Academic motivation as a predictor of academic performance for college athletes has been debated in the literature. This study examined the utility of academic and athletic motivation as a key variable in predicting academic performance among 211 college athletes at a Division I institution in the Midwest. After controlling for background characteristics, results revealed that ACT score, ethnicity, and academic motivation were significant in the regression model.
Academic performance of college athletes, particularly those who compete at Division I institutions, continues to receive a great deal of attention in the literature and media. The most recent graduation rate report published by the National Collegiate Athletic Association (NCAA) indicates that athletes reached an all-time high graduation rate……
….of 60%, compared to 58% for the nonathlete population (NCAA, 2002b). Despite the academic support services that are strongly encouraged and available for student athletes, not all groups of athletes are graduating at the national rate. For example, White basketball players graduated at a rate of 53%, but Black basketball players graduated at a rate of 35%. White football players’ graduation rate was 62% and Black football players experienced a 45% graduation rate.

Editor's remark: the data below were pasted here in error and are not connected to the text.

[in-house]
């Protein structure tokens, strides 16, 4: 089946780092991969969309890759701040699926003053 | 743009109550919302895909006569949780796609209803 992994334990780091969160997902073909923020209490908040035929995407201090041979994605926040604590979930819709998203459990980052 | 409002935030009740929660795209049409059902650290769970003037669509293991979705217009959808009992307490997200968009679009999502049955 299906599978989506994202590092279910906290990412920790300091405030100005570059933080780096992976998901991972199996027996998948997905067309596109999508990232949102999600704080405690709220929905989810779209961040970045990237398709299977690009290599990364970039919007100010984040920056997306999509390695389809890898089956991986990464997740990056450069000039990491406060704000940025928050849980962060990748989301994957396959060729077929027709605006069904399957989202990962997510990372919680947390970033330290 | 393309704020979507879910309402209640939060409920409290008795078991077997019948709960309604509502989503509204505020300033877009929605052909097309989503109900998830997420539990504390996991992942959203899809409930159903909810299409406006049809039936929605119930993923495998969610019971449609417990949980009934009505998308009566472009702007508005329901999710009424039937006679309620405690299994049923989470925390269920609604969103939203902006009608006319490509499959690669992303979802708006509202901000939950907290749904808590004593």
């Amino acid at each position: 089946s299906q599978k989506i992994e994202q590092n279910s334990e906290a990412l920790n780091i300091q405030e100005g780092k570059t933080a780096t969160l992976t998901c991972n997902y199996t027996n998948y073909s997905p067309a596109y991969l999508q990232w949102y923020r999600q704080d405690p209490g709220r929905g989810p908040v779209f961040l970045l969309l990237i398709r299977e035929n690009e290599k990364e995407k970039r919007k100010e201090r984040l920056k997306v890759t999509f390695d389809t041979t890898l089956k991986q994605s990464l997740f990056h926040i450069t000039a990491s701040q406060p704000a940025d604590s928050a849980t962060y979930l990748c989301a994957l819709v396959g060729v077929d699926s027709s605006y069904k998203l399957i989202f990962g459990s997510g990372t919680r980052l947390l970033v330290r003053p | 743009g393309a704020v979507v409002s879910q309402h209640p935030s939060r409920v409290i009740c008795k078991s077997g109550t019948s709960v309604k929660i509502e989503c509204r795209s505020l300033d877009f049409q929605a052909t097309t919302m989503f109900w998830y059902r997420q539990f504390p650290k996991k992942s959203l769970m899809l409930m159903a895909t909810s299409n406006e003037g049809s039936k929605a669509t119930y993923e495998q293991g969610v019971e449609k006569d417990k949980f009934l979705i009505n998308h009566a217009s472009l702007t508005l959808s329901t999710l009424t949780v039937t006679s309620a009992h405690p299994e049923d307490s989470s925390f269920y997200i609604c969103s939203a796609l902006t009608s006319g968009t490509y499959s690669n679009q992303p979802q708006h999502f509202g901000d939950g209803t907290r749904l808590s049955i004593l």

Few studies have explored academic and athletic motivation as noncognitive variables and their usefulness in predicting academic performance for student athletes. In a study on the expressed motivation of Black and White student athletes, Snyder (1996) found that Black student athletes desired to play on the professional level more than White athletes. Farmer (1994) calls this desire “the athletic dream” and defined it as “a multidimensional set of behaviors and fantasies propelled by the desire to pursue superstardom through sport participation” (p. 333). Demands and career aspirations associated with college sports have also been linked to the failure of some athletes to balance academic and athletic tasks (Adler & Adler, 1991; Simons, Van Rheenen, & Covington, 1999).
The above paragraphs come from an article on what else…FindArticles.com. Here’s the full article. It’s a long one full of references and meaty data.